Managing heterogeneous platforms, data security, maintenance… When mobile terminals are used for both professional and personal reasons, IT Directors are faced with a series of complex issues.
The mobile revolution
There were over a billion mobile users at the end of 2010, smartphone sales outstripped those of PCs in Q4 2010, and IDC predict that some 70 million tablets will be in circulation by 2012. Furthermore, a poll by Ipsos on behalf of Microsoft revealed that employees are becoming increasingly demanding with respect to access to digital resources in the workplace, and the “bring your own device” trend is growing in the US.
Convergence and “bottom-up”-approaches mean that IT departments are having to think up new strategies to manage these issues.
A new challenge: managing user profiles
With this increase in mobile terminals, CIOs have to contend with a proliferation of sources both within and outside the company (applications and data) from one or more mobile peripherals belonging to the same user, and with controlling access to the company’s data throughout its lifecycle.
One possible solution advocated by experts to these various problems involves a shift in priorities: by choosing automated solutions for managing user profiles as opposed to workstations, CIOs are assured of a long-term solution to keep abreast of he changes driven by the mobile trend.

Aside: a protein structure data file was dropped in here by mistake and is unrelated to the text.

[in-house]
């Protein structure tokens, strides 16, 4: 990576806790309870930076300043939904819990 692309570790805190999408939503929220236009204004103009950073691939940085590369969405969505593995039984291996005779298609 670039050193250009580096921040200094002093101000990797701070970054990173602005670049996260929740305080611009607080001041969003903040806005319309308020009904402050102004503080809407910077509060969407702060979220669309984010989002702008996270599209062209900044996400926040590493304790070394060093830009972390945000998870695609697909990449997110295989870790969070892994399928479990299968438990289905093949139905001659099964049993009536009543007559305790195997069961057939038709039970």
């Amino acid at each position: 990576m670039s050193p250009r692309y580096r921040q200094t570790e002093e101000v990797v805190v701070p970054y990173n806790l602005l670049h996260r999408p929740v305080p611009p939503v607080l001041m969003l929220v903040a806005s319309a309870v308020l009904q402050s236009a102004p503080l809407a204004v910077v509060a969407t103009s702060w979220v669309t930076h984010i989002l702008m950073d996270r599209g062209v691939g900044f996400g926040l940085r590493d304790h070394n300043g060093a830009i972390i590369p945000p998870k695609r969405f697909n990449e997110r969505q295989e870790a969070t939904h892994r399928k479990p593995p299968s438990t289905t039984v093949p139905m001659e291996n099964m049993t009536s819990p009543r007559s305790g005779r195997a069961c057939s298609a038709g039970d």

The problem of heterogeneous platforms and security
A survey conducted in 2010 based on interviews with 250 American and British CIOs revealed that many did not yet have a proper mobility management policy. And yet they cited the introduction of new mobile applications as one of their top priorities and plan to introduce 8 different platforms or OS soon.
The issues associated with using diverse mobile terminals and using employees’ personal equipment for company use means that CIOs must handle a variety of ecosystems and ensure overall security of their IT system – issues which a large number of IT decision-makers have yet to address.
The fine line between personal and professional
With peripherals used for both personal and professional use, whose job is it to finance, upgrade, provide maintenance and handle theft or damage? The answer to these equally crucial questions lies in procedures implemented by certain IT departments and companies’ in-house rules, which may be formalised by the terms and conditions of employment contracts.